Last modified Thu, 6 Nov, 2014 at 12:27

Stanford engineers discover how to record the forensic history of chemical contaminations in water

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Type: 
Research News

An invention called a time capsule is a tiny chemistry lab designed to take a fingerprint of contamination and also disclose when it occurred.

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Fingerprinting Chemical Contamination
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Stanford engineers discover how to record the forensic history of chemical contaminations in water.

Stanford engineers have invented a device that can record when chemicals appear in water and in what concentration, without electronics, creating a simple and inexpensive sensor to find unknown sources of contaminations in streams.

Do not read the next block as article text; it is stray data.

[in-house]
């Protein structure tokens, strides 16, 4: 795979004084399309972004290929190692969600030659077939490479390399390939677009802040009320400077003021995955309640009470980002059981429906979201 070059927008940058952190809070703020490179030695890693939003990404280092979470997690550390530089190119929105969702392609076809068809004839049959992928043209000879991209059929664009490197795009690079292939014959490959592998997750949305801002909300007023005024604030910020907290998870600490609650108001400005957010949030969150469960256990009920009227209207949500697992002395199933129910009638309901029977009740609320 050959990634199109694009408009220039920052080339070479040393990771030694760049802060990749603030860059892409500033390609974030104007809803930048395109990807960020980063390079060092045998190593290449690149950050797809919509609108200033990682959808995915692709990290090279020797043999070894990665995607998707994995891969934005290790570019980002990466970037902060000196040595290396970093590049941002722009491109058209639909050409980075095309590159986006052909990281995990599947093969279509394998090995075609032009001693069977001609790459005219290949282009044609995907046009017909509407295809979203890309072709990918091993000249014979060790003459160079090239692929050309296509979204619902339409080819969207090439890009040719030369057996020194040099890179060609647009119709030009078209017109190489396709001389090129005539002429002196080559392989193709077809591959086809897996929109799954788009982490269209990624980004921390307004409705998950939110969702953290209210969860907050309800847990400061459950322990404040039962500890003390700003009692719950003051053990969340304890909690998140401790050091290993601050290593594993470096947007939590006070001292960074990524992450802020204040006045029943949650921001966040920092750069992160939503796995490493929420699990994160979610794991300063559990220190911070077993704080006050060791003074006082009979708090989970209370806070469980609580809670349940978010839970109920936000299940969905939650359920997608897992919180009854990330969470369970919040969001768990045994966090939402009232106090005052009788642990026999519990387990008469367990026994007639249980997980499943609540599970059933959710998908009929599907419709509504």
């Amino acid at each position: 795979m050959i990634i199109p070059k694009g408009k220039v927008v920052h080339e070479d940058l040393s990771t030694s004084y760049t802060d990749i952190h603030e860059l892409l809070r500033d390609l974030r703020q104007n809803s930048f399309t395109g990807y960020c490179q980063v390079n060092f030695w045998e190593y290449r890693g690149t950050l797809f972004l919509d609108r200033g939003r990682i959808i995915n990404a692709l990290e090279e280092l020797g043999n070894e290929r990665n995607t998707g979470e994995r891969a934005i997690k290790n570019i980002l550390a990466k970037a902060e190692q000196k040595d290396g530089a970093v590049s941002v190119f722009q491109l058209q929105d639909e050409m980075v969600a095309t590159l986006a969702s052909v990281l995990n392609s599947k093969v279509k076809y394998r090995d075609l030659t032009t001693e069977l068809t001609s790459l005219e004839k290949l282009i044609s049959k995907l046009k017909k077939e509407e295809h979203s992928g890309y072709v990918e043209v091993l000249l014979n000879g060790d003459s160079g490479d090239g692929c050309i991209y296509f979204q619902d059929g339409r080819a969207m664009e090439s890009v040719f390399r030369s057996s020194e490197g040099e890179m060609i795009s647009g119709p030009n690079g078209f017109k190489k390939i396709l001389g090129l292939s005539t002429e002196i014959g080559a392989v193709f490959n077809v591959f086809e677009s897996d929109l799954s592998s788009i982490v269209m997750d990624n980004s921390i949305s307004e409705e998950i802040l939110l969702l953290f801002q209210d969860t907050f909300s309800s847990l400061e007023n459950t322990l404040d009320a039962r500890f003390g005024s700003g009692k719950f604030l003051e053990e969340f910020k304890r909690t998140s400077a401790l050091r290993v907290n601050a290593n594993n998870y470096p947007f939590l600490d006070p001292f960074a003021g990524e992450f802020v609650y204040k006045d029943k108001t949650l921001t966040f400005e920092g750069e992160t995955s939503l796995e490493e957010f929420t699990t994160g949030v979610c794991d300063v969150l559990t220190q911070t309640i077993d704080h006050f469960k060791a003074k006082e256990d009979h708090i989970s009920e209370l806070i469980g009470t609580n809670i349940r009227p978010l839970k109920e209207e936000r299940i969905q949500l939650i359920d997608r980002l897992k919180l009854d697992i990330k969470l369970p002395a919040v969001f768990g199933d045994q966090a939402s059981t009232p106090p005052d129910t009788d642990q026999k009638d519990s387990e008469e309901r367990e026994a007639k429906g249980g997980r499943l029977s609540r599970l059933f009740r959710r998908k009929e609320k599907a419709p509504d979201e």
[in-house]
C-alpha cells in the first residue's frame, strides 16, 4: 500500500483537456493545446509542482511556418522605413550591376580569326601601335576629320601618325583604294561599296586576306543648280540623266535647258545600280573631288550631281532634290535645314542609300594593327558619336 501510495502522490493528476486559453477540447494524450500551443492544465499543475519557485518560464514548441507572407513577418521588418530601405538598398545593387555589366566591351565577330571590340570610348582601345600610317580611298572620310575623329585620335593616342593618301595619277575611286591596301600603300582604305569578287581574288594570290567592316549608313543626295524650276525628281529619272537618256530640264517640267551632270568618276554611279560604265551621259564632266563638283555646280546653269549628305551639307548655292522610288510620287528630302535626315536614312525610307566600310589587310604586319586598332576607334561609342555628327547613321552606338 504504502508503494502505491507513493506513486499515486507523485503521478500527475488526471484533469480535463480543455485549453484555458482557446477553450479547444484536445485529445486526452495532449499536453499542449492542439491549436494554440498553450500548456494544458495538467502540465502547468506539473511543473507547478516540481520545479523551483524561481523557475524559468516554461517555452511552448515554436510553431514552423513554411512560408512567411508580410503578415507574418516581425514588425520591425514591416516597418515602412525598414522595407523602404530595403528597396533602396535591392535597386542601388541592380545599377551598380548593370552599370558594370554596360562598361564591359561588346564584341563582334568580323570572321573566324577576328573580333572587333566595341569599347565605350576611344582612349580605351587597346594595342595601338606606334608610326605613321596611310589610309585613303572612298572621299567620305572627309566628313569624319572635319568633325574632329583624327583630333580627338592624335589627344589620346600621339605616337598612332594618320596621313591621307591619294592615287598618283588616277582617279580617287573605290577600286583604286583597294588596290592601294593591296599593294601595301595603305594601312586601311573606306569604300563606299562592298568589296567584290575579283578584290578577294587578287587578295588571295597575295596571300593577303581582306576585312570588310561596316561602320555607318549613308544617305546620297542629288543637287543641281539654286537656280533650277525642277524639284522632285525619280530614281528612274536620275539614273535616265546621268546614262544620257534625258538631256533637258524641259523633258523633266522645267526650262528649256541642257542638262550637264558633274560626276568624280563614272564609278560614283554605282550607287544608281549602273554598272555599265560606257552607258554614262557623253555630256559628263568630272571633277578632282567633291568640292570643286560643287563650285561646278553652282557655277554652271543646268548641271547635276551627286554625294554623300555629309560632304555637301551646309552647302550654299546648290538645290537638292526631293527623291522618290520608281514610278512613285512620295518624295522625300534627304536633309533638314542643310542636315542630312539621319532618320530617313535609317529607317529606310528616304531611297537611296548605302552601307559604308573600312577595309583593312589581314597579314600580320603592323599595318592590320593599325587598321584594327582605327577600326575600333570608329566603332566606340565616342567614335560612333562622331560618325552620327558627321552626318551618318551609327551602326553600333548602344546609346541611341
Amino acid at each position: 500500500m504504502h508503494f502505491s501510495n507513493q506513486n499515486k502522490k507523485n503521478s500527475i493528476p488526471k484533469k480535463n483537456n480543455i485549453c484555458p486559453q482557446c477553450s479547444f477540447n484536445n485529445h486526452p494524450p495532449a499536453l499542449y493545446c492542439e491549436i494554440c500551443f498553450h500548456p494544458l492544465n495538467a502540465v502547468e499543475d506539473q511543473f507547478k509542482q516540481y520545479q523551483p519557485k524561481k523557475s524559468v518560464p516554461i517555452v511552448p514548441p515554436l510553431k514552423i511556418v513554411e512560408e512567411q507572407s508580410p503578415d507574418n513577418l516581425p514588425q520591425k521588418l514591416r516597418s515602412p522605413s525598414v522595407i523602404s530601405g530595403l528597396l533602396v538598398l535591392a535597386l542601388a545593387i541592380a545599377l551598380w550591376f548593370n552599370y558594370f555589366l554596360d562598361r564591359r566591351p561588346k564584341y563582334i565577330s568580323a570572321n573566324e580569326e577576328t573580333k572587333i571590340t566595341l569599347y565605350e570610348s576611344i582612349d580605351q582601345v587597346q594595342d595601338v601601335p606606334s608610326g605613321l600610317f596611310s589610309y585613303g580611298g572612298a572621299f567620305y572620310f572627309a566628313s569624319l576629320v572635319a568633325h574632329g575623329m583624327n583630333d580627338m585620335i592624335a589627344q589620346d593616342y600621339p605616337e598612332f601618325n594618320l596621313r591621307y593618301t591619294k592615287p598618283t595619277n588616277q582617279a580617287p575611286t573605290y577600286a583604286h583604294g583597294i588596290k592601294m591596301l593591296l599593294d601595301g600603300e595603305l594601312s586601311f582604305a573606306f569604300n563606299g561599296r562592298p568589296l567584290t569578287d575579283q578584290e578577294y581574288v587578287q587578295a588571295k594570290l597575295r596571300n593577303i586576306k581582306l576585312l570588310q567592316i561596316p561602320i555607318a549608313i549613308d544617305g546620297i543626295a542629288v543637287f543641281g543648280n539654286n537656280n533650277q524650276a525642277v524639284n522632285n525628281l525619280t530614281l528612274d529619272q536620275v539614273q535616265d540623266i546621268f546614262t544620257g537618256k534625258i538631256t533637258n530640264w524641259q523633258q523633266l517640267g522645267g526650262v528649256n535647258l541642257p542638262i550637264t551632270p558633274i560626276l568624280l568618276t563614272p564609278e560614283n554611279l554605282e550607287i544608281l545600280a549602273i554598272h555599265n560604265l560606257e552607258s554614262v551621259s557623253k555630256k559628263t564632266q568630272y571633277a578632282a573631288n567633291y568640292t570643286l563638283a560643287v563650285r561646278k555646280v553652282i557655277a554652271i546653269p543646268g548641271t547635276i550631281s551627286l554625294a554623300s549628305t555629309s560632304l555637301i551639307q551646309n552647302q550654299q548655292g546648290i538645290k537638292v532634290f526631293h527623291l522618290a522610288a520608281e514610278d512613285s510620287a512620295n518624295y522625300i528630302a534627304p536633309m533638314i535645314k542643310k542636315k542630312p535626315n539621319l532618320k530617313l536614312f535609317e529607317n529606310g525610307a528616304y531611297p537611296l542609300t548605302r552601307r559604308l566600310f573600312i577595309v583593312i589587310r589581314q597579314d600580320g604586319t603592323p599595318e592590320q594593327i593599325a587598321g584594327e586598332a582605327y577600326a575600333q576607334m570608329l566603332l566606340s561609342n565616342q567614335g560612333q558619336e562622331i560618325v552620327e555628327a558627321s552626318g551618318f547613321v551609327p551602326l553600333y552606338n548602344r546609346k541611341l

Sindy K.Y. Tang, an assistant professor of mechanical engineering, described what she calls her time capsule technology in a paper in the journal Lab on a Chip.

Last modified Mon, 3 Nov, 2014 at 9:42

Kenneth Goodson receives Semiconductor Research Corporation’s Technical Excellence Award

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Research News

The award recognizes Goodson’s work studying heat transfer in electronic nanostructures and packaging, microfluidic heat sinks, and thermoelectric and photonic energy conversion devices.

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SRC Honors Kenneth Goodson
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Semiconductor Research Corporation’s Technical Excellence Award recognizes work studying heat transfer.